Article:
A journey of self-discovery and political awakening
The Education of Auma Obama
Sunday at 5pm at BUEI
Winner of the award for Best Diaspora Documentary at the 2012 African Movie Academy Awards, The Education of Auma Obama is a character portrait of the US Presidents older half-sister, Auma.
Born, raised and now living in Kenya, Auma is a teacher who is seeking to inspire the future generation of socially-engaged activists who will lead the country.
Barack Jr and Auma are the children of Barack Sr, a Harvard-trained economist who lost his life in a car accident.
Director Branwen Okpako met Auma when they were both film students in Berlin.
My films have always dealt with the subject of identity and the effects of social and political constructions on the lives of individuals, Mr Okpako says. Auma and I spent a lot of time, during film school, discussing our vision of the kind of effect we thought we should have on society through our work in film, particularly in terms of the portrayal of Africa and Africans.
Aumas life is a global journey of self-discovery and political awakening that in many ways mirrors that of her brother. When I first discussed making the film, I felt I could bring a historical, postcolonial African perspective to this Obama phenomenon that seemed to have gripped the world, by telling the story of Auma Obama.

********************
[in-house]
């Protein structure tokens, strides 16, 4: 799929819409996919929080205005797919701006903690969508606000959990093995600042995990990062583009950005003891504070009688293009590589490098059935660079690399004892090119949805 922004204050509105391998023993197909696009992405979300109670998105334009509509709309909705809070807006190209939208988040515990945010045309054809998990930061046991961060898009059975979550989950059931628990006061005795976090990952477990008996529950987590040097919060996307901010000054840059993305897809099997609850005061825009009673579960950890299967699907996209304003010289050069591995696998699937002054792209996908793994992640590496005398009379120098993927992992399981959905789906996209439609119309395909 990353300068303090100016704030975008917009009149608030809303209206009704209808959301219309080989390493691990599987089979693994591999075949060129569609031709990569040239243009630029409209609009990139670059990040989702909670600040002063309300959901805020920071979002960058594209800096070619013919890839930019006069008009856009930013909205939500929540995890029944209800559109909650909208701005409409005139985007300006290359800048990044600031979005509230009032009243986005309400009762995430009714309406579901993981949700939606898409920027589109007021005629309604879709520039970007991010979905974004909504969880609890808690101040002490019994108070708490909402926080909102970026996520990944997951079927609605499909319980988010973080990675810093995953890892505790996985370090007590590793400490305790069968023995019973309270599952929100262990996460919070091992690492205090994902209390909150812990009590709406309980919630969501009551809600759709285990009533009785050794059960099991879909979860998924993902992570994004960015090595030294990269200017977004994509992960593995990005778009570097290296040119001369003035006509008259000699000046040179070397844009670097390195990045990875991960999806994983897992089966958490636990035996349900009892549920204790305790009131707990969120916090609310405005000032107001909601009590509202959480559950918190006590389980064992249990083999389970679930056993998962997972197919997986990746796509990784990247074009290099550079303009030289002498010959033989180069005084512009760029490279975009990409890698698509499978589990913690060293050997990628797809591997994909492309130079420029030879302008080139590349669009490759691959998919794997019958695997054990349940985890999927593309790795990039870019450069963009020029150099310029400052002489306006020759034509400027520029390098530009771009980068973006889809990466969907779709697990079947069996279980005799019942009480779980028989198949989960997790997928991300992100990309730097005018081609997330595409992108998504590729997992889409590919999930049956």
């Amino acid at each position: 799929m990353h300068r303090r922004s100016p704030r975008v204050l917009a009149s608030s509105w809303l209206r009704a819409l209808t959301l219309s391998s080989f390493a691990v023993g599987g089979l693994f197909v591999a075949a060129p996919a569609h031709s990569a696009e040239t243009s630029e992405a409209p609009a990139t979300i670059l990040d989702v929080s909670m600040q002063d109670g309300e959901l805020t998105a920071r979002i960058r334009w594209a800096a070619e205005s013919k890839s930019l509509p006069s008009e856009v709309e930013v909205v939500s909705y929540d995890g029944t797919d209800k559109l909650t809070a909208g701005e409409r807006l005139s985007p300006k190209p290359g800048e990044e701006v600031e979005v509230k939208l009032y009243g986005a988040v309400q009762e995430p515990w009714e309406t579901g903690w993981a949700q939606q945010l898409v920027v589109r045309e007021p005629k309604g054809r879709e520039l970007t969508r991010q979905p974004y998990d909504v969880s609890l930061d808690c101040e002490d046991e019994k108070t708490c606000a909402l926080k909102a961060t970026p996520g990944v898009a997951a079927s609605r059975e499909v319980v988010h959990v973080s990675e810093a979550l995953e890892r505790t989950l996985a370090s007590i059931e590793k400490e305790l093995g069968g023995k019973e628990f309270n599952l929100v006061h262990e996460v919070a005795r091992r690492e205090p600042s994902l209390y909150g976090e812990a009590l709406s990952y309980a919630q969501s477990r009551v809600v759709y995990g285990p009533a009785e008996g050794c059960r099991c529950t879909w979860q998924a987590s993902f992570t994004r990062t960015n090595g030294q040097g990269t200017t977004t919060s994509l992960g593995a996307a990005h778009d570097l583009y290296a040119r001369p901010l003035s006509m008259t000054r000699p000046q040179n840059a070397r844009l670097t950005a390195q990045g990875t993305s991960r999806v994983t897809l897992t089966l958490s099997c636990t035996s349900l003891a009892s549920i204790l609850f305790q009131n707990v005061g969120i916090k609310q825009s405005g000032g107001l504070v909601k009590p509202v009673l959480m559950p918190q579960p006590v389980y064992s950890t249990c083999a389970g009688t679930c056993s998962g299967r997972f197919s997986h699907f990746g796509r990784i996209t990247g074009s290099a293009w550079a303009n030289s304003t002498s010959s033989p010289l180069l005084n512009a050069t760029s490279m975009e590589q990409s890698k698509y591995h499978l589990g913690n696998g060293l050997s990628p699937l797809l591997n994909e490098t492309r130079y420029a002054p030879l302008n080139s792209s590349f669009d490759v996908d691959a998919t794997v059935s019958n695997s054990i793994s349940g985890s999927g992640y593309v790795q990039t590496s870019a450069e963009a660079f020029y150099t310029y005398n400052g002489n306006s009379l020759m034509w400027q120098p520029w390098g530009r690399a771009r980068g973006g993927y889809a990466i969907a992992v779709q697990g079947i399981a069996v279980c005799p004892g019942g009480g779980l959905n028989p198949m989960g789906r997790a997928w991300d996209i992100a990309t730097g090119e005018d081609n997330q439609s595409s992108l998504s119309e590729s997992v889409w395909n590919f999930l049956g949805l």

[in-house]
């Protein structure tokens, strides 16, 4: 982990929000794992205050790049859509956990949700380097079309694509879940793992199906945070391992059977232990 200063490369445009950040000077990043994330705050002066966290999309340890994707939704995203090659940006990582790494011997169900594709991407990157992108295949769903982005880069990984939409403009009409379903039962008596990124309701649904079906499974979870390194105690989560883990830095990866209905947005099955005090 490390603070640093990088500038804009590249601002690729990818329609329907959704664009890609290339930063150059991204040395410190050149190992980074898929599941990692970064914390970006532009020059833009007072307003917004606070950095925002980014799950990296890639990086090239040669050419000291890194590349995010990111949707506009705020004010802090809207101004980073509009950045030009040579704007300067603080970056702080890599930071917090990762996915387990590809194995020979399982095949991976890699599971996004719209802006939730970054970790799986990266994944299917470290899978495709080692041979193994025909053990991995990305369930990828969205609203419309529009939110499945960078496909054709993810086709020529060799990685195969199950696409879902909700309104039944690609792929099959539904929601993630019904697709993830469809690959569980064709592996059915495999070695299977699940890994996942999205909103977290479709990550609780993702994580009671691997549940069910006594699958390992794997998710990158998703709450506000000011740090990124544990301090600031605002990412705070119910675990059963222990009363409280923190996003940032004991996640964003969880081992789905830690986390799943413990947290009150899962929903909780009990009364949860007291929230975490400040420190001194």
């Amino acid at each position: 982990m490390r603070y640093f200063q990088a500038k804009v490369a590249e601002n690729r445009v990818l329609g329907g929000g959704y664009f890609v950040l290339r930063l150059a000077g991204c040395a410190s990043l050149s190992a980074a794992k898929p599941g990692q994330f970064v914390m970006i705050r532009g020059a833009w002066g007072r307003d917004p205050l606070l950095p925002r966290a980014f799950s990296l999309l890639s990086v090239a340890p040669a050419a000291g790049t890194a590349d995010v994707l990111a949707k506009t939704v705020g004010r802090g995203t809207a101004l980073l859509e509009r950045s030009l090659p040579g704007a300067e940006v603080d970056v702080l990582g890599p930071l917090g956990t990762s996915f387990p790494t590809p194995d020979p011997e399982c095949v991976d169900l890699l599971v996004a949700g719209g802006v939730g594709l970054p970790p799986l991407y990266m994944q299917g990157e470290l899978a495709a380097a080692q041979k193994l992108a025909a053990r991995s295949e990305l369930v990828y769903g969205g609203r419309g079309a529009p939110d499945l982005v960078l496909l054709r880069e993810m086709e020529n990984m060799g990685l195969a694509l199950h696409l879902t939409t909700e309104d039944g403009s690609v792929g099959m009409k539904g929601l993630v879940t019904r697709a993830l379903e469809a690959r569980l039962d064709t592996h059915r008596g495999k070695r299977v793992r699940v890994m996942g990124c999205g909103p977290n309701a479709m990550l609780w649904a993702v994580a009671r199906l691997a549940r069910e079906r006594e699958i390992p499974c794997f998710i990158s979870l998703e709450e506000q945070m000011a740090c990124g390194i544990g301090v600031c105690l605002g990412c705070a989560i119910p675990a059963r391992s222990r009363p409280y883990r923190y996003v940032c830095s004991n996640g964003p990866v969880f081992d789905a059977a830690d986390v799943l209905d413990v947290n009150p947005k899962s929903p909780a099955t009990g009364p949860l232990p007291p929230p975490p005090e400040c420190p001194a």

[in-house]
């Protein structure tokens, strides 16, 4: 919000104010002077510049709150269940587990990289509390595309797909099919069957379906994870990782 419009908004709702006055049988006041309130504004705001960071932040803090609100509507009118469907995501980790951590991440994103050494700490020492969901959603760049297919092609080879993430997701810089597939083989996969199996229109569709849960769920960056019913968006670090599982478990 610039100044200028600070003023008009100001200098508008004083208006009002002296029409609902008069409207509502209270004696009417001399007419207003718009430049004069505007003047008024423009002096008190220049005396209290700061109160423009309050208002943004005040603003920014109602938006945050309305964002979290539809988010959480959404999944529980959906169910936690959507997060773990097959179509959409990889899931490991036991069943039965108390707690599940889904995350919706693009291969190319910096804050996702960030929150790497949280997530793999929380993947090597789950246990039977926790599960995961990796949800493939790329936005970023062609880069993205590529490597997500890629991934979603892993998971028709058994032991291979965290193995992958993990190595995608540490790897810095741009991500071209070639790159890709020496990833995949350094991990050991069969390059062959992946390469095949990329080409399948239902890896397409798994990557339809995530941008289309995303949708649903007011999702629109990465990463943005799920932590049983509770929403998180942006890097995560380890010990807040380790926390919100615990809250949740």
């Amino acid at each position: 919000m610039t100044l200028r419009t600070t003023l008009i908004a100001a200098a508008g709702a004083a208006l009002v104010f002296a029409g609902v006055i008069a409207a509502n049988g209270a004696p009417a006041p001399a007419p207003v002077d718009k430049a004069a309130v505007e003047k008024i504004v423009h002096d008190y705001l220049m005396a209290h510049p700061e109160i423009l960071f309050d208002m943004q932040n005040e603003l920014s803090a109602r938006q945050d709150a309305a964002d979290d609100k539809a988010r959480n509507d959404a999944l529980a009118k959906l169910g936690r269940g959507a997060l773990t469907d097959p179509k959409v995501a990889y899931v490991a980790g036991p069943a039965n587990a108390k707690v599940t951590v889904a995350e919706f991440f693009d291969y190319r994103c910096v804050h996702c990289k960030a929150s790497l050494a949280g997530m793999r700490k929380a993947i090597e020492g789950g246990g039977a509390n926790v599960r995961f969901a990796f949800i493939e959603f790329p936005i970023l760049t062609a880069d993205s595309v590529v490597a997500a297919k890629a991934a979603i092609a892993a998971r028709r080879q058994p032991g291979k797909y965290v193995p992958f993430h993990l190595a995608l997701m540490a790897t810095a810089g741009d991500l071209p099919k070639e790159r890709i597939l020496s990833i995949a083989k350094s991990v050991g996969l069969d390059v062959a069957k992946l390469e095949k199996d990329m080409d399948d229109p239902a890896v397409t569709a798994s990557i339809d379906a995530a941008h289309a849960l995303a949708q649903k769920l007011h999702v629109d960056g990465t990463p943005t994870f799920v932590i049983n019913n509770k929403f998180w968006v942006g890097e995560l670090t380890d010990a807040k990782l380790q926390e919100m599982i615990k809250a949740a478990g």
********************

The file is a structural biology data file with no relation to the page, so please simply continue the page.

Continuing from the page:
We worked for three years on the film, first shooting footage at the family homestead in Kogelo, then shooting interviews which focus on memory, oral history if you like, which is a very African tradition, told mostly from the minds of women.
In film, we rarely hear history from the perspective of African women, so it was important for me to back up what was being said with archival footage, some of which had been made during colonial times for a very different purpose. We made use of footage shot to portray colonialism as a good thing for the consumption of a British audience. We have reinterpreted this footage from the Kenyan point of view.
We were also able to include Aumas own film works into the film to bring to life many of the films themes, especially the relationship between Auma and her brother, Barack Jr.
During the editing I worked closely with the composer, Haitian-American guitarist Jean-Paul Bourelly, who was able to tie together musically the various cultural influences that make up Aumas modern postcolonial Kenyan identity.
The film has screened at a variety of festivals worldwide, including the prestigious Toronto International Film Festival. It won the Founders Award for Best Documentary at the Pan African Film Festival in Los Angeles, and the Audience Award at the Africa International Film Festival in Lagos, Nigeria.
Tickets are available at www.bdatix.bm, All Wrapped Up in the Washington Mall, Fabulous Fashions at Heron Bay Plaza, or by calling 232-2255.
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